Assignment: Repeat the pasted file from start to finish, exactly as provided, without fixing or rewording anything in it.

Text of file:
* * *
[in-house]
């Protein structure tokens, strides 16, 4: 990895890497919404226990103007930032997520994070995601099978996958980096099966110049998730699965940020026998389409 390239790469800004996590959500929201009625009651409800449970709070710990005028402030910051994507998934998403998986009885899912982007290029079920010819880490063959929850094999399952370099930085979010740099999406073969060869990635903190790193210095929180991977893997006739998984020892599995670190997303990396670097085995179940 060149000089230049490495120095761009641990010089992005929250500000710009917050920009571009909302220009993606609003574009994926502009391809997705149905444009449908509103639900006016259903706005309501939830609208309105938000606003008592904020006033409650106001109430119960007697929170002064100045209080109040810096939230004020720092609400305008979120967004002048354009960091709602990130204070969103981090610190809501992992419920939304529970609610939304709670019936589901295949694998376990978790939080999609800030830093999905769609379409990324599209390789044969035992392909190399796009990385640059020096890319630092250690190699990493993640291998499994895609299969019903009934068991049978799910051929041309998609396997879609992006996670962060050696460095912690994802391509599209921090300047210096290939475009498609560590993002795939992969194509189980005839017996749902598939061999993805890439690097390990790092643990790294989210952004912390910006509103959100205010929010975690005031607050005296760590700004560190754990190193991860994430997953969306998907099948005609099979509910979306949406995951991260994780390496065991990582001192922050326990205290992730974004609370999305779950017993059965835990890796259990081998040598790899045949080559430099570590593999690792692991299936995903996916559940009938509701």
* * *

[in-house]
């Protein structure tokens, strides 16, 4: 990895890497919404226990103007930032997520994070995601099978996958980096099966110049998730699965940020026998389409 390239790469800004996590959500929201009625009651409800449970709070710990005028402030910051994507998934998403998986009885899912982007290029079920010819880490063959929850094999399952370099930085979010740099999406073969060869990635903190790193210095929180991977893997006739998984020892599995670190997303990396670097085995179940 060149000089230049490495120095761009641990010089992005929250500000710009917050920009571009909302220009993606609003574009994926502009391809997705149905444009449908509103639900006016259903706005309501939830609208309105938000606003008592904020006033409650106001109430119960007697929170002064100045209080109040810096939230004020720092609400305008979120967004002048354009960091709602990130204070969103981090610190809501992992419920939304529970609610939304709670019936589901295949694998376990978790939080999609800030830093999905769609379409990324599209390789044969035992392909190399796009990385640059020096890319630092250690190699990493993640291998499994895609299969019903009934068991049978799910051929041309998609396997879609992006996670962060050696460095912690994802391509599209921090300047210096290939475009498609560590993002795939992969194509189980005839017996749902598939061999993805890439690097390990790092643990790294989210952004912390910006509103959100205010929010975690005031607050005296760590700004560190754990190193991860994430997953969306998907099948005609099979509910979306949406995951991260994780390496065991990582001192922050326990205290992730974004609370999305779950017993059965835990890796259990081998040598790899045949080559430099570590593999690792692991299936995903996916559940009938509701």